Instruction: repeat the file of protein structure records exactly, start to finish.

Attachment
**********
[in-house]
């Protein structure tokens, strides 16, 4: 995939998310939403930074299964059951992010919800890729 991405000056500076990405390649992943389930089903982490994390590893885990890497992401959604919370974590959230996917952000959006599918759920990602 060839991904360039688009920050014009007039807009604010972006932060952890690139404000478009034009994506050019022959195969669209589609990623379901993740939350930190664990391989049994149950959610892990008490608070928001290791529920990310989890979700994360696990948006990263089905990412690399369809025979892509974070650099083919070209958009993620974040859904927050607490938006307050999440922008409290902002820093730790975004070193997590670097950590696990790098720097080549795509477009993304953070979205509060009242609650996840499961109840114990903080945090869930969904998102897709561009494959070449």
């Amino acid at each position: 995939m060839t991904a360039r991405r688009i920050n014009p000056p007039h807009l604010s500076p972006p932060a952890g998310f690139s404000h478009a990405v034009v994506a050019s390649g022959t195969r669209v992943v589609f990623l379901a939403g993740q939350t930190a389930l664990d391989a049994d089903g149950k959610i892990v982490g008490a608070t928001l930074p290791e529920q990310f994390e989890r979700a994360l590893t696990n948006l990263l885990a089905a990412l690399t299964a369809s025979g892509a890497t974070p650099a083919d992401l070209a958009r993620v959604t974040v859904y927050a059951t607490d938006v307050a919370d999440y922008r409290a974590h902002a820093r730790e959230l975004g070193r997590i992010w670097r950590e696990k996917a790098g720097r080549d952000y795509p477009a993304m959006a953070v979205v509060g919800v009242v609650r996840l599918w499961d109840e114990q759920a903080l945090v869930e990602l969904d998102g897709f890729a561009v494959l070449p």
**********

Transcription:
[in-house]
């Protein structure tokens, strides 16, 4: 995939998310939403930074299964059951992010919800890729 991405000056500076990405390649992943389930089903982490994390590893885990890497992401959604919370974590959230996917952000959006599918759920990602 060839991904360039688009920050014009007039807009604010972006932060952890690139404000478009034009994506050019022959195969669209589609990623379901993740939350930190664990391989049994149950959610892990008490608070928001290791529920990310989890979700994360696990948006990263089905990412690399369809025979892509974070650099083919070209958009993620974040859904927050607490938006307050999440922008409290902002820093730790975004070193997590670097950590696990790098720097080549795509477009993304953070979205509060009242609650996840499961109840114990903080945090869930969904998102897709561009494959070449």
């Amino acid at each position: 995939m060839t991904a360039r991405r688009i920050n014009p000056p007039h807009l604010s500076p972006p932060a952890g998310f690139s404000h478009a990405v034009v994506a050019s390649g022959t195969r669209v992943v589609f990623l379901a939403g993740q939350t930190a389930l664990d391989a049994d089903g149950k959610i892990v982490g008490a608070t928001l930074p290791e529920q990310f994390e989890r979700a994360l590893t696990n948006l990263l885990a089905a990412l690399t299964a369809s025979g892509a890497t974070p650099a083919d992401l070209a958009r993620v959604t974040v859904y927050a059951t607490d938006v307050a919370d999440y922008r409290a974590h902002a820093r730790e959230l975004g070193r997590i992010w670097r950590e696990k996917a790098g720097r080549d952000y795509p477009a993304m959006a953070v979205v509060g919800v009242v609650r996840l599918w499961d109840e114990q759920a903080l945090v869930e990602l969904d998102g897709f890729a561009v494959l070449p």